For whatsoever things were written aforetime were written for our learning, that we through patience and comfort of the scriptures might have hope.
Romans 15:4



 A Bible Study - Commentary by Jim Melough

Copyright 2000 James Melough

16:1.  “Now concerning the collection for the saints, as I have given order to the churches of Galatia, even so do ye.”

Paul now takes up the matter of the collection of money for the relief of the believers in Jerusalem, they having been impoverished by the Jews who persecuted them just because they were Christians.  That persecution included death, imprisonment, confiscation of their possessions, and denial of the right to buy or sell, and find employment. 

The Apostle had already instructed the Galatian churches relative to this collection, and his advice to the Corinthian saints is that they follow that same order, the gist of which follows.  See also 2 Co 8,9.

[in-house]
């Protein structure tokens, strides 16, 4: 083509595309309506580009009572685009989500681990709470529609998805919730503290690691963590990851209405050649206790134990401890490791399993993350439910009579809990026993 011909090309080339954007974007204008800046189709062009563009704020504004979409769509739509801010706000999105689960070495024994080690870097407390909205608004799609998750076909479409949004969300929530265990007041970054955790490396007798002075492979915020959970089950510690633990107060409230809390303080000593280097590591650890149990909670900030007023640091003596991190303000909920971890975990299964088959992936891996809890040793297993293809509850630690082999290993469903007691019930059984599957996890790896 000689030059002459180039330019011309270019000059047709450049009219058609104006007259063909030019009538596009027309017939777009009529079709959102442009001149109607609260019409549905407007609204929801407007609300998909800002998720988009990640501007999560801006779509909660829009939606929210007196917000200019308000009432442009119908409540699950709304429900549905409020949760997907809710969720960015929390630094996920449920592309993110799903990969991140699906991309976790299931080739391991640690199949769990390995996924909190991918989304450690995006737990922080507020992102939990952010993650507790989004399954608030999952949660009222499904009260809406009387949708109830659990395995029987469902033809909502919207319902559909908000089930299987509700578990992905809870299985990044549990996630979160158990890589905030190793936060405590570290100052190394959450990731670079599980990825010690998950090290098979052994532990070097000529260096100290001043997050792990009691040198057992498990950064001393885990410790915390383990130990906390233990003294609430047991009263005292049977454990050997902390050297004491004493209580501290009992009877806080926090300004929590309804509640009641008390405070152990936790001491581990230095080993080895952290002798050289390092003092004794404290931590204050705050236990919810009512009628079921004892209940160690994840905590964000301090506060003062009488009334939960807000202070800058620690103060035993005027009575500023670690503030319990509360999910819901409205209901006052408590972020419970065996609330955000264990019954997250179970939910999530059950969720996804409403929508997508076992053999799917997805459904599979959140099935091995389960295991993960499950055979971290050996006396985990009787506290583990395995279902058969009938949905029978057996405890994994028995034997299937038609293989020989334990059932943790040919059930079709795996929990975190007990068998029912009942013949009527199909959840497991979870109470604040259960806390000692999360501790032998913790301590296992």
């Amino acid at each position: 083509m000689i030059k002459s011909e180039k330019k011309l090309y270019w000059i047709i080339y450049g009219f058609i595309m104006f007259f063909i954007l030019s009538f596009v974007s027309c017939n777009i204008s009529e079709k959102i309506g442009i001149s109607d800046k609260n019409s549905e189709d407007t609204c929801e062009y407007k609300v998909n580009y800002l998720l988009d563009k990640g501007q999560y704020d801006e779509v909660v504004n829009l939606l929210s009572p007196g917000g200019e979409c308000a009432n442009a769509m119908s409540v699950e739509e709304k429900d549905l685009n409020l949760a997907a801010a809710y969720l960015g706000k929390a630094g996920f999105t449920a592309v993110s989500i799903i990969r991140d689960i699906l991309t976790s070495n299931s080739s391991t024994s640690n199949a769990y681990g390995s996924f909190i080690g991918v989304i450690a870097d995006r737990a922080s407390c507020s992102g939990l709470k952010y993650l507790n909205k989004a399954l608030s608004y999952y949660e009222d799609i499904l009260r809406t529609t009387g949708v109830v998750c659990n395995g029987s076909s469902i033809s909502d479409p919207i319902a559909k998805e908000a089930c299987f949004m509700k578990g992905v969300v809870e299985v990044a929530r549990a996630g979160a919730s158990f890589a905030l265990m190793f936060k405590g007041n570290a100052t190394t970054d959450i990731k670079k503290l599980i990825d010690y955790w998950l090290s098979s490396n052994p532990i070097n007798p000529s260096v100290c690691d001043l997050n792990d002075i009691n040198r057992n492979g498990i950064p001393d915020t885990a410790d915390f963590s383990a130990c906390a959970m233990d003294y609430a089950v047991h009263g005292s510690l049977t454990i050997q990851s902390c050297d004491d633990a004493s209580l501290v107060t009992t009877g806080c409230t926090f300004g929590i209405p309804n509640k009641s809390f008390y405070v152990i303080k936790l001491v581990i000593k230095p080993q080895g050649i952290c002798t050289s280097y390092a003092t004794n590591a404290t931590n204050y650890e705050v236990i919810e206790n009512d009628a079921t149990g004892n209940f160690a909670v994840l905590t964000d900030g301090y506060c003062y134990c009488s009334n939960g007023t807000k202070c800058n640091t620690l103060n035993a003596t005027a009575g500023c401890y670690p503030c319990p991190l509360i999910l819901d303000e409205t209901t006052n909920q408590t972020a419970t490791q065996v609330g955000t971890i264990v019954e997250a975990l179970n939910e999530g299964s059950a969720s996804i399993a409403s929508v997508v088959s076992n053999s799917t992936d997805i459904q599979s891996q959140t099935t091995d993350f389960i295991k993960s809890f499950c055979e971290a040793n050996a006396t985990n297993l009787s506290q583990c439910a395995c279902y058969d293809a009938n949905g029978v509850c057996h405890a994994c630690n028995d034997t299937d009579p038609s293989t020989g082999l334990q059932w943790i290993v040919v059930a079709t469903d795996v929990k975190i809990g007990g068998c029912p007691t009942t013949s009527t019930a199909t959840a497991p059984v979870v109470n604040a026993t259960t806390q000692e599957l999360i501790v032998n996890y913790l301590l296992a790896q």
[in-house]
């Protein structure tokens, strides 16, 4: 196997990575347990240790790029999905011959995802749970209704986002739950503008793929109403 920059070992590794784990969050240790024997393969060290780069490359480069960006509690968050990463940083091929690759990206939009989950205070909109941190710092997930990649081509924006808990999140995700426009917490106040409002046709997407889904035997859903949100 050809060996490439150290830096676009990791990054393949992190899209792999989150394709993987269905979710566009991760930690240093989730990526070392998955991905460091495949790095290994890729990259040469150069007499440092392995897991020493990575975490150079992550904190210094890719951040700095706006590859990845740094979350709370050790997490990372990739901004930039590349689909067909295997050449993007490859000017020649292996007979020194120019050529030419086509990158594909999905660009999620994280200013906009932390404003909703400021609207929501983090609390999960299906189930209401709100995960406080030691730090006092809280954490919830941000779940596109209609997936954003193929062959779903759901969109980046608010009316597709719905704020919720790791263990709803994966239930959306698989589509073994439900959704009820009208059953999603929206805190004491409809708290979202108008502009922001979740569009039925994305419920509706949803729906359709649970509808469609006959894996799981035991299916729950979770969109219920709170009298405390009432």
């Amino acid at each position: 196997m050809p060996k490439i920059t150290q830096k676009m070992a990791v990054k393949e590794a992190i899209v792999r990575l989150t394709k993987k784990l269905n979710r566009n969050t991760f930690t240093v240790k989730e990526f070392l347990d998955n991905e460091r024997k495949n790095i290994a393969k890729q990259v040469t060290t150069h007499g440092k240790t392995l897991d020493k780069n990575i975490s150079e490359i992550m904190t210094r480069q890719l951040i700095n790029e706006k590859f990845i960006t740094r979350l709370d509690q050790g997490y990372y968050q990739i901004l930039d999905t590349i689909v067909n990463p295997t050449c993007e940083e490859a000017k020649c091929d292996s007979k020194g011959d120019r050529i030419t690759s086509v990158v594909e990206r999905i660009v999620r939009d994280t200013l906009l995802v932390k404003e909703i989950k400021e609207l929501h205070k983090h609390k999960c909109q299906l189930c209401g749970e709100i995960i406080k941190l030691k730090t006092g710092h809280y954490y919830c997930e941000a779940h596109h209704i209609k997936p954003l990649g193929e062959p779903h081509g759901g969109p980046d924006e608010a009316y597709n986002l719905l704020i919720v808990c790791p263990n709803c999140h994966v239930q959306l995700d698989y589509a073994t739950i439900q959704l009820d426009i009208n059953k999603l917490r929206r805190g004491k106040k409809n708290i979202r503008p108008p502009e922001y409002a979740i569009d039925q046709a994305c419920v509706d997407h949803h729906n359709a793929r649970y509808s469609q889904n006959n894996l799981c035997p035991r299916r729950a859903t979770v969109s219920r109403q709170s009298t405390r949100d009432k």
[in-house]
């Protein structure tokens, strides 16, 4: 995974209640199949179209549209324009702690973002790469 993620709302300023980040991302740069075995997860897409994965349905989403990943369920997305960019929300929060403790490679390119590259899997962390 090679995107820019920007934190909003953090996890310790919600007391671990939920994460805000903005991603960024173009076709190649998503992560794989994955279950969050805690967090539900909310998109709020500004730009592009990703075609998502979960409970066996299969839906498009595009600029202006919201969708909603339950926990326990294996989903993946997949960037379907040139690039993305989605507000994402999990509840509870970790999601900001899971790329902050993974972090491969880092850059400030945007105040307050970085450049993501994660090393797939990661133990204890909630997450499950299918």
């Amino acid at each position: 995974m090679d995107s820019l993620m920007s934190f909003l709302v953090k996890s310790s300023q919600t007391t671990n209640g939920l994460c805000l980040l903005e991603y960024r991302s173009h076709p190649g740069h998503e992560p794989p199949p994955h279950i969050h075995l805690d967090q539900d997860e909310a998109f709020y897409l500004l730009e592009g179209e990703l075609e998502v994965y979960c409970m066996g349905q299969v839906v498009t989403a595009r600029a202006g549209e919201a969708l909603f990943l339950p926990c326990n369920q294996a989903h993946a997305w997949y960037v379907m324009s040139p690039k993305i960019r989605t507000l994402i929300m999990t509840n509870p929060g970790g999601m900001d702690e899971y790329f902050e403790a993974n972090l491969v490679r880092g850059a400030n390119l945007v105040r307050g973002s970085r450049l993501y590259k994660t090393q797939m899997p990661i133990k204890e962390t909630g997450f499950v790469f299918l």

16:2.  “Upon the first day of the week let every one of you lay by him in store, as God hath prospered him, that there be no gatherings when I come.”

It is generally recognized that those instructions contain principles relative to the presentation of our offerings to God, and first is the designation of the day.  It is to be on the first day of the week, which links it with the Lord’s supper, and many believers avail themselves of the opportunity, not only to present their verbal worship on that day, but to offer also as a practical expression of that worship, a monetary offering proportionate to the measure of God’s blessing, that money to be used personally by the offerer, for the Lord’s work, or by the elders, as the Spirit may direct.

From this it is axiomatic that unbelievers have no part in such giving, since they have no place at the Lord’s table, a further very obvious truth being that God is not going to accept such monetary offerings from believers who refuse to obey His order relative to the presentation of their oral worship.  The  obvious conjunction of giving with the Lord’s supper removes any question as to the truth that such giving is a component of worship.